3 Keys To Superior Learning That Lasts Longer

An extra 20 minutes can really help you properly absorb new information.

An extra 20 minutes can really help you properly absorb new information.

Overlearning could be the key to locking in new information, research finds.

The conclusions comes from a study in which people continued to learn a task 20 minutes after they had already mastered it.

The extra 20 minutes were vital to locking in those performance gains.

Continuing to practice — even after you have stopped improving — protects the learning.

Professor Takeo Watanabe, one of the study’s authors, said:

“These results suggest that just a short period of overlearning drastically changes a post-training plastic and unstable [learning state] to a hyperstabilized state that is resilient against, and even disrupts, new learning.”

Usually, new learning can be disrupted by any subsequent learning, studies show.

For effective learning, the study’s authors recommend these three points:

  1. Overlearning cements training quickly. However, be aware that overlearning one subject can interfere with similar learning that follows.
  2. Don’t try to to learn anything afterwards. If you don’t overlearn something, it can interfere with what you have just learned.
  3. Two tasks can be learned without interference as long as there is a few hours between them.

In the research 183 people were presented with a series of images for learning.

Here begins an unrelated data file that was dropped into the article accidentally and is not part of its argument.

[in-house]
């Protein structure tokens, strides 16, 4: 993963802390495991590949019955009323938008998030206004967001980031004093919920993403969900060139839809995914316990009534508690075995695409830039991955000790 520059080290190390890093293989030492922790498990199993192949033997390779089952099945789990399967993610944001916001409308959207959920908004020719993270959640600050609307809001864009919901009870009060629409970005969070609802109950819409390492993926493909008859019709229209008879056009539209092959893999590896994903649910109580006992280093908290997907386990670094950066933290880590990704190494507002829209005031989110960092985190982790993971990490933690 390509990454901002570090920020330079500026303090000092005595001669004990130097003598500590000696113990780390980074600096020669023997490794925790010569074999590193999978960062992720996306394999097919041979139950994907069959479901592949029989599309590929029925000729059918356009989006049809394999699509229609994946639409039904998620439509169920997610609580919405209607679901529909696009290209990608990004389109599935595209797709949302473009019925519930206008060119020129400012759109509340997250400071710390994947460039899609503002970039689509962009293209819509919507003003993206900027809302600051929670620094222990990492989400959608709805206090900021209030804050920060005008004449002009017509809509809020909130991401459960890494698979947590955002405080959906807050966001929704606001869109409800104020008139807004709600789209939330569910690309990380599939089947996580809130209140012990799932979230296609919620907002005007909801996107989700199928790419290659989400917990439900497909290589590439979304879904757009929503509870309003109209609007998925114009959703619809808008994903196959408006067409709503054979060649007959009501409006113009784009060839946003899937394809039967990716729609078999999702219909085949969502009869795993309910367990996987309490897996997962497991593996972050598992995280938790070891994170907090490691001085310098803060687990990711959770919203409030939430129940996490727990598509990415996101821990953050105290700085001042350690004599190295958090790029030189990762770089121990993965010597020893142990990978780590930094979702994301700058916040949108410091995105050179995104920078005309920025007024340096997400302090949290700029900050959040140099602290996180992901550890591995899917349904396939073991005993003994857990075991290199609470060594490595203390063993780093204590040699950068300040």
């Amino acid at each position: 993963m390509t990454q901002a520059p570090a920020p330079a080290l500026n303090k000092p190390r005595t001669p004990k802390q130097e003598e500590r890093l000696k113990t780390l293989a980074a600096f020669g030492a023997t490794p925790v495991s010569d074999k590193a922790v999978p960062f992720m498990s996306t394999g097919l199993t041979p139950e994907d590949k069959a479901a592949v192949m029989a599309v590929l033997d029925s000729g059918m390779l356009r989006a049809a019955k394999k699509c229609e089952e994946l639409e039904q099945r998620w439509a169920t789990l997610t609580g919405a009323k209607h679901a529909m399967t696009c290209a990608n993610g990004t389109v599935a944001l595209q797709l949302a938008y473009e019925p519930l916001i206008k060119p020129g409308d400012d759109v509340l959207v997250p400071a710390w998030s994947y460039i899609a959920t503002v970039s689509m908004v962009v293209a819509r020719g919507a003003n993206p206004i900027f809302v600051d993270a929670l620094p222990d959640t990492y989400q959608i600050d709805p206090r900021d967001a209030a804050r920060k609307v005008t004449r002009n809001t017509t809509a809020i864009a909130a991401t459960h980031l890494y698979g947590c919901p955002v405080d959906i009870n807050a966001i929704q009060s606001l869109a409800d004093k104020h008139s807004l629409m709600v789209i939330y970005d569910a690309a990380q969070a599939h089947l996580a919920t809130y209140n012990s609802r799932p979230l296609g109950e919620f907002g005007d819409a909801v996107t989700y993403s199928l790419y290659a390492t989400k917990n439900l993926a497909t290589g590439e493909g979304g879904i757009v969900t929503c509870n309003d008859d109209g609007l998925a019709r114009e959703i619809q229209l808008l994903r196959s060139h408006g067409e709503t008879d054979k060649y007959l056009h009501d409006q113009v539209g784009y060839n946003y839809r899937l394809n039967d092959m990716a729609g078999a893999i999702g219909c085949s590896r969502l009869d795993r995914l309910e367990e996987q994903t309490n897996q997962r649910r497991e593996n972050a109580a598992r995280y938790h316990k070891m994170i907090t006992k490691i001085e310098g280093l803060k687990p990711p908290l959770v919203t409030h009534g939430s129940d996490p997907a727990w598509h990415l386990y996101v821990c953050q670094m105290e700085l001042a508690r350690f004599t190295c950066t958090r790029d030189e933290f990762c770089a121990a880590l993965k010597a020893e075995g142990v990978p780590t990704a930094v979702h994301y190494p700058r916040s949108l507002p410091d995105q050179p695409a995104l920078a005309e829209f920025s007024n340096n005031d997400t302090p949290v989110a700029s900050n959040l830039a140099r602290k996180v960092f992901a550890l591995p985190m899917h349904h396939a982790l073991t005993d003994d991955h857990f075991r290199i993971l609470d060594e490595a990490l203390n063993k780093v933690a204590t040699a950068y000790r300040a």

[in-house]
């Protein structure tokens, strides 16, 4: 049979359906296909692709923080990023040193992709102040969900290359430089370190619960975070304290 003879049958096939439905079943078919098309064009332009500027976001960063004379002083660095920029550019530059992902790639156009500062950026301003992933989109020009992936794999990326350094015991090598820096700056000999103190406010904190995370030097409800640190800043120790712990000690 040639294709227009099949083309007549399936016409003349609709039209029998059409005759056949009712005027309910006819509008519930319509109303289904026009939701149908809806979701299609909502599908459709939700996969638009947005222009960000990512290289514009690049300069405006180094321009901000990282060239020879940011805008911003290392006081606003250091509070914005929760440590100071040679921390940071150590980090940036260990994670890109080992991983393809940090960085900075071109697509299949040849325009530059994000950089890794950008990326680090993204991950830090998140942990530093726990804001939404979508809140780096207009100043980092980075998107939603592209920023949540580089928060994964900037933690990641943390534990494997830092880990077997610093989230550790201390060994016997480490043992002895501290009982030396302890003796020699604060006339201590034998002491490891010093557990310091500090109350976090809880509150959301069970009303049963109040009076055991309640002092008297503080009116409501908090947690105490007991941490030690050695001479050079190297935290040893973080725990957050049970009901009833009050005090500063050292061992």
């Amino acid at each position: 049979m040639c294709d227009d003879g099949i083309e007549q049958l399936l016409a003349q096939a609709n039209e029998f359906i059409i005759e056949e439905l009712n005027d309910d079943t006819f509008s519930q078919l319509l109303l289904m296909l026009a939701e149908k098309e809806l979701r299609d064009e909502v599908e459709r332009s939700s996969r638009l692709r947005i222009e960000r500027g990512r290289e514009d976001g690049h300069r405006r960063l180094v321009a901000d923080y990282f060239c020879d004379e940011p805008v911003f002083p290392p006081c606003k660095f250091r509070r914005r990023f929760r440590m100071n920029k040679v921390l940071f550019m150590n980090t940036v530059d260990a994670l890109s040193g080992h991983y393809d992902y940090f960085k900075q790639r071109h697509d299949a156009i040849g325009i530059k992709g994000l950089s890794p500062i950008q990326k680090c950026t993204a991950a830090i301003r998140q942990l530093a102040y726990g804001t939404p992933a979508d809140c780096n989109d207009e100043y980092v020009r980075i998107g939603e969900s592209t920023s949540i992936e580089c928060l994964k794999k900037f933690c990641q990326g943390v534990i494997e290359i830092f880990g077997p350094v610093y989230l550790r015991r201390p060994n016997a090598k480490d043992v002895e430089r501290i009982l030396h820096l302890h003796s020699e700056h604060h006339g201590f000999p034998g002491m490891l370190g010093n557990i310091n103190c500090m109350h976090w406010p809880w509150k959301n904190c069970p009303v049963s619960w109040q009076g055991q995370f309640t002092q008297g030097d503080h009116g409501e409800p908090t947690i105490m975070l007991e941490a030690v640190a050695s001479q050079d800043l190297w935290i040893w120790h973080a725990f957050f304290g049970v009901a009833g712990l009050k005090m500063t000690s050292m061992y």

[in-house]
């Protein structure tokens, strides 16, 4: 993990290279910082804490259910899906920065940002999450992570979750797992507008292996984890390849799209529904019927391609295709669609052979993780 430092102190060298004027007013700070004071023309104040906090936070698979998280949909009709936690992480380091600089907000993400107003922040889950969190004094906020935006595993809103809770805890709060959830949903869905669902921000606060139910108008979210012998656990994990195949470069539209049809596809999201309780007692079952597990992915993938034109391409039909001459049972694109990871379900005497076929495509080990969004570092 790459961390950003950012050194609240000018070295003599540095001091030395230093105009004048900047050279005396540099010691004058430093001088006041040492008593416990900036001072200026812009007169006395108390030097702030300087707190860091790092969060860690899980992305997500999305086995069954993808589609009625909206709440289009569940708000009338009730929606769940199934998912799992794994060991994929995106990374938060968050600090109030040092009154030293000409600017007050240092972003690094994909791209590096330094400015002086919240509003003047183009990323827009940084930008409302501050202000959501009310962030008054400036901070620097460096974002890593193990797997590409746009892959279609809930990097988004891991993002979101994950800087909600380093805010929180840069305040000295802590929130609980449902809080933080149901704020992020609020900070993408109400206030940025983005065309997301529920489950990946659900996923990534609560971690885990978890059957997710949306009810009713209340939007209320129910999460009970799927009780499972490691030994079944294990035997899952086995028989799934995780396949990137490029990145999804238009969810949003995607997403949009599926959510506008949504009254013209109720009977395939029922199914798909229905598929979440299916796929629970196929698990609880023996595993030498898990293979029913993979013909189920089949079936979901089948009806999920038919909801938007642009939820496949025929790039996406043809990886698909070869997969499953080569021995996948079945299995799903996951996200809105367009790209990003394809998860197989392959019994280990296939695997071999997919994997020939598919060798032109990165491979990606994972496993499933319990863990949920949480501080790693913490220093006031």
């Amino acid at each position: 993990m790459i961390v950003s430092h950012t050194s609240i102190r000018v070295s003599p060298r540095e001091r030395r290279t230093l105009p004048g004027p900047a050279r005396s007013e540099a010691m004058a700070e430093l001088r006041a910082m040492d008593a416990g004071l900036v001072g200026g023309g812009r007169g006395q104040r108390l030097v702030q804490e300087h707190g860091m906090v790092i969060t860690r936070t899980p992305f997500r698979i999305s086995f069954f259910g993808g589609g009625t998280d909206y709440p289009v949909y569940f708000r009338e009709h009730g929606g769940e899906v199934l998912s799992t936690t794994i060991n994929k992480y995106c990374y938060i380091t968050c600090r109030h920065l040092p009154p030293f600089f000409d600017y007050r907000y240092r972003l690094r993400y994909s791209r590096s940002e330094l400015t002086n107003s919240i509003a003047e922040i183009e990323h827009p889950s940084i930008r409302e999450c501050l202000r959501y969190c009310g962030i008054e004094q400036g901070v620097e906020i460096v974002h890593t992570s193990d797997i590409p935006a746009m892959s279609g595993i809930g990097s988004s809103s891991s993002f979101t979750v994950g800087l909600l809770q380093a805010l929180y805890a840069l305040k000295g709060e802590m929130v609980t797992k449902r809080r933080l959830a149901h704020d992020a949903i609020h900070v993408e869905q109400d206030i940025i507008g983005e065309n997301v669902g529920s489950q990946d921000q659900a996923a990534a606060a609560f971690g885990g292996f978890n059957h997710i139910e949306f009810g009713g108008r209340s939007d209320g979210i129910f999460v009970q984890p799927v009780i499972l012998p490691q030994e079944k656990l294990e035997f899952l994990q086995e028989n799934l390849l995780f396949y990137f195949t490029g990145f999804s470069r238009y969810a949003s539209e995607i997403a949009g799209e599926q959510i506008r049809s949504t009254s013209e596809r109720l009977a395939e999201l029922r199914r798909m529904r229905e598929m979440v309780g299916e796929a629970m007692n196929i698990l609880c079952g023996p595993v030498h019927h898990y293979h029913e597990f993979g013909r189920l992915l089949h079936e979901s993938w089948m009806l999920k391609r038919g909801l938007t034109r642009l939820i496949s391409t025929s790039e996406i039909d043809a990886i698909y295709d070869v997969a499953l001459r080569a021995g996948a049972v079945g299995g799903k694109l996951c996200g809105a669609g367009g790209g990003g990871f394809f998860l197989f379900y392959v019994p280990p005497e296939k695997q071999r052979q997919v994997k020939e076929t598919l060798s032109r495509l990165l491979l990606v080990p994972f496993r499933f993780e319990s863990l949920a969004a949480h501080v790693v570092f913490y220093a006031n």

Those that overlearned — they carried on learning after mastery — laid down stronger memories than those who did not overlearn.

Those who did not overlearn were likely to see memory interference from a subsequent task.

However, if there was a gap of a few hours in between bouts of learning, one task did not then degrade the performance on the other.

Professor Watanabe concluded:

“If you want to learn something very important, maybe overlearning is a good way.

If you do overlearning, you may be able to increase the chance that what you learn will not be gone.”

The study was published in the journal Nature Neuroscience (Shibata et al., 2017).

Author: Dr Jeremy Dean

Psychologist, Jeremy Dean, PhD is the founder and author of PsyBlog. He holds a doctorate in psychology from University College London and two other advanced degrees in psychology. He has been writing about scientific research on PsyBlog since 2004.

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